Thursday, September 17, 2009

R.I.P. MYLES BRAND

We don’t miss a chance to rip the NCAA when they deserve ripping. But, by most accounts Dr. Myles Brand was one of the good guys. Not to mention the fact that he had the cajones to fire Bobby Knight. Maybe Brand new that the boorish coach would turn out to be a great commentator for ESPN…

Myles Brand, 67, who brought reforms to college sports as president of the National Collegiate Athletic Association but might be best remembered for firing Hall of Fame basketball coach Bob Knight at Indiana University, died Sept. 16 of pancreatic cancer in Indianapolis.

Dr. Brand, who was trained as a philosopher, was president of Indiana University for eight years before becoming NCAA president in 2003. He was the first university president to lead the governing body of college athletics.

Before the Knight incident in 2000 ignited a national debate over the role of sports on college campuses, Dr. Brand had never been considered an athletic reformer. He had been better known for his steady stewardship at Indiana, making the university a leading center of information technology and life sciences and increasing the university's endowment.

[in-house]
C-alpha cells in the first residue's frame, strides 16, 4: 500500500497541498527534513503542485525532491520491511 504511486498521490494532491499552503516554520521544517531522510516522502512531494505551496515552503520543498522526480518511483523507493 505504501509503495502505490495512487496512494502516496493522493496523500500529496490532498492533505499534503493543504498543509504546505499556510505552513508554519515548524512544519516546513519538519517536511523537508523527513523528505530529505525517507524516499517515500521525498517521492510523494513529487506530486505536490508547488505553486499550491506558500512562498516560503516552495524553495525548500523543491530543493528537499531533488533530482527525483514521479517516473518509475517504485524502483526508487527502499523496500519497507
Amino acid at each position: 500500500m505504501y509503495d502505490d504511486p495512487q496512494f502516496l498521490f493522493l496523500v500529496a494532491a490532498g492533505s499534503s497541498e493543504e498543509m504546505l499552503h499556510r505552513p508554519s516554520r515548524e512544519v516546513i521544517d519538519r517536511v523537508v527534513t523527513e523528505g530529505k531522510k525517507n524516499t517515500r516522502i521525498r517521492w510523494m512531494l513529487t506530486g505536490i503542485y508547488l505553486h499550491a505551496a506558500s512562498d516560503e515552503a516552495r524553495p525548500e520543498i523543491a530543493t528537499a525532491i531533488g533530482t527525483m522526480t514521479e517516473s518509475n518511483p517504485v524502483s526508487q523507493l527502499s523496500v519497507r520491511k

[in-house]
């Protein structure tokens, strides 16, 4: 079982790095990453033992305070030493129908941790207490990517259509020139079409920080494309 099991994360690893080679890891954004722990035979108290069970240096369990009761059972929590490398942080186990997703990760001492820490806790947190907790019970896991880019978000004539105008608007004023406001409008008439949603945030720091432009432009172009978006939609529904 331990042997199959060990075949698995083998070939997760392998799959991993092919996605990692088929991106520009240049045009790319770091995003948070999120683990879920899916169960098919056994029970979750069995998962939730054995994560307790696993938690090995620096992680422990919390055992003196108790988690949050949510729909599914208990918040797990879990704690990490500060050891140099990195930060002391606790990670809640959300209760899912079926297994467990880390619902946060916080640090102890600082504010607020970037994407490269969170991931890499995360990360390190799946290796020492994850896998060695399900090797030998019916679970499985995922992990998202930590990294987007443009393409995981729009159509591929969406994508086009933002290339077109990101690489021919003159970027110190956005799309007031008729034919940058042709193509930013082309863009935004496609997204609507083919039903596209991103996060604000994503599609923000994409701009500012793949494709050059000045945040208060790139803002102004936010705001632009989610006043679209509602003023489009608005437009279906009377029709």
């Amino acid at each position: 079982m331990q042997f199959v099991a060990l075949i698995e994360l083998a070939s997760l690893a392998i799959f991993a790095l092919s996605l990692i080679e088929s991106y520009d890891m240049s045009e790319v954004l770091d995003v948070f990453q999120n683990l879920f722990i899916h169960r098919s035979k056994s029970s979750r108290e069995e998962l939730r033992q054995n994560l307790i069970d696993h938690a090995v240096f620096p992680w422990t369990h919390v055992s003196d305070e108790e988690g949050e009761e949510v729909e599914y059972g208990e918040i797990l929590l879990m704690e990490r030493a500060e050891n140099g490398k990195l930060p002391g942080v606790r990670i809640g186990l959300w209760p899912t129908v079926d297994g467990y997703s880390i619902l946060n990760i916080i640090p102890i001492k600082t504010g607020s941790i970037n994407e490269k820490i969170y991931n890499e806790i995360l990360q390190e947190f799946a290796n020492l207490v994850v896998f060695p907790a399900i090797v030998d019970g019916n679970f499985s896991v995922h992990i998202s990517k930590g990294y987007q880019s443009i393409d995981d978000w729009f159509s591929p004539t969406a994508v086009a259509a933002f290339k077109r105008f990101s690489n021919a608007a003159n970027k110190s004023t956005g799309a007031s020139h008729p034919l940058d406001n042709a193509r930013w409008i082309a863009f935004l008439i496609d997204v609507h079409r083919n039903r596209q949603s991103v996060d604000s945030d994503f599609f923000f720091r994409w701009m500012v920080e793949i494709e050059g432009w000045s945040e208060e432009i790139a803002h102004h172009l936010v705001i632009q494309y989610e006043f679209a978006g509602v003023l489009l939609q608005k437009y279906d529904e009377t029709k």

When Dr. Brand became the NCAA president, he immediately sought to give college presidents greater control over sports programs.

He led effort s to improve minority hiring among coaches and to give greater emphasis to women's sports. The NCAA executive board voted not to allow any NCAA events on the campuses of colleges with nicknames or mascots of American Indians. (And so the persecution of FSU began…)

Dr. Brand also hoped to rein in coaching salaries and expenses and to improve the scholarly achievement of athletes. He set up a system to track athletes' academic progress and to monitor their graduation rates. (Surprisingly, athletes in all but the glamour sports of football and basketball turned out to graduate at higher rates than other students.)

The most egregious problems, Dr. Brand found, were in men's basketball, with its low graduation rates, frequent recruiting abuses and exorbitant salaries for coaches. The powerful basketball coaching cadre was not pleased with the spotlight of attention.

Myles David Brand was born May 17, 1942, in Brooklyn, N.Y., and was the first member of his family to attend college. He graduated from Rensselaer Polytechnic Institute in Troy, N.Y., and received a doctorate in philosophy from the University of Rochester in 1967.

He played freshman basketball and lacrosse in college.

(Photo By Tom Strattman/AP Photo and the NCAA)

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